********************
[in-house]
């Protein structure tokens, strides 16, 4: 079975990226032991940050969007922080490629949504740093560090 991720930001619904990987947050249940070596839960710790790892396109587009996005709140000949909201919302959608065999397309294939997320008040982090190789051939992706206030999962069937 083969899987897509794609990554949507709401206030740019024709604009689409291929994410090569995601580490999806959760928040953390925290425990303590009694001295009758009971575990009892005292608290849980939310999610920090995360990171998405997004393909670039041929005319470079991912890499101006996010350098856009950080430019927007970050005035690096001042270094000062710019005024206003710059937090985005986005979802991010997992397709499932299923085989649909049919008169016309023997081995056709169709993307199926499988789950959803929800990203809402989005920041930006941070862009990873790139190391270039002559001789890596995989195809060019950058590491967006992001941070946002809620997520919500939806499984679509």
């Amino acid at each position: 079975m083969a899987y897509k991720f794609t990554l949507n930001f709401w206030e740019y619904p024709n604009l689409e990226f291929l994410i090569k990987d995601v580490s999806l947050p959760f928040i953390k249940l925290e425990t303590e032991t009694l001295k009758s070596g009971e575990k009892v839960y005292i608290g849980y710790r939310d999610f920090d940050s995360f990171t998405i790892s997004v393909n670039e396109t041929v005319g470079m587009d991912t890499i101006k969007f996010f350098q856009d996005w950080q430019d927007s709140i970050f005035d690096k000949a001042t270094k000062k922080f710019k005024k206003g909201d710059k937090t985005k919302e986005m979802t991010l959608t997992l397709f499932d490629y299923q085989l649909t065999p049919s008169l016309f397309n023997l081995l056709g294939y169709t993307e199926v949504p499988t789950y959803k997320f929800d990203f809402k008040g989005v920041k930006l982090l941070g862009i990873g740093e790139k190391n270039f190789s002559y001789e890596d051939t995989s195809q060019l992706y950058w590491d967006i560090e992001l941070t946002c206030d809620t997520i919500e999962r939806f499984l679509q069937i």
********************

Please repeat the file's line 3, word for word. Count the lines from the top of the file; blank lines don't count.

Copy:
């Amino acid at each position: 079975m083969a899987y897509k991720f794609t990554l949507n930001f709401w206030e740019y619904p024709n604009l689409e990226f291929l994410i090569k990987d995601v580490s999806l947050p959760f928040i953390k249940l925290e425990t303590e032991t009694l001295k009758s070596g009971e575990k009892v839960y005292i608290g849980y710790r939310d999610f920090d940050s995360f990171t998405i790892s997004v393909n670039e396109t041929v005319g470079m587009d991912t890499i101006k969007f996010f350098q856009d996005w950080q430019d927007s709140i970050f005035d690096k000949a001042t270094k000062k922080f710019k005024k206003g909201d710059k937090t985005k919302e986005m979802t991010l959608t997992l397709f499932d490629y299923q085989l649909t065999p049919s008169l016309f397309n023997l081995l056709g294939y169709t993307e199926v949504p499988t789950y959803k997320f929800d990203f809402k008040g989005v920041k930006l982090l941070g862009i990873g740093e790139k190391n270039f190789s002559y001789e890596d051939t995989s195809q060019l992706y950058w590491d967006i560090e992001l941070t946002c206030d809620t997520i919500e999962r939806f499984l679509q069937i």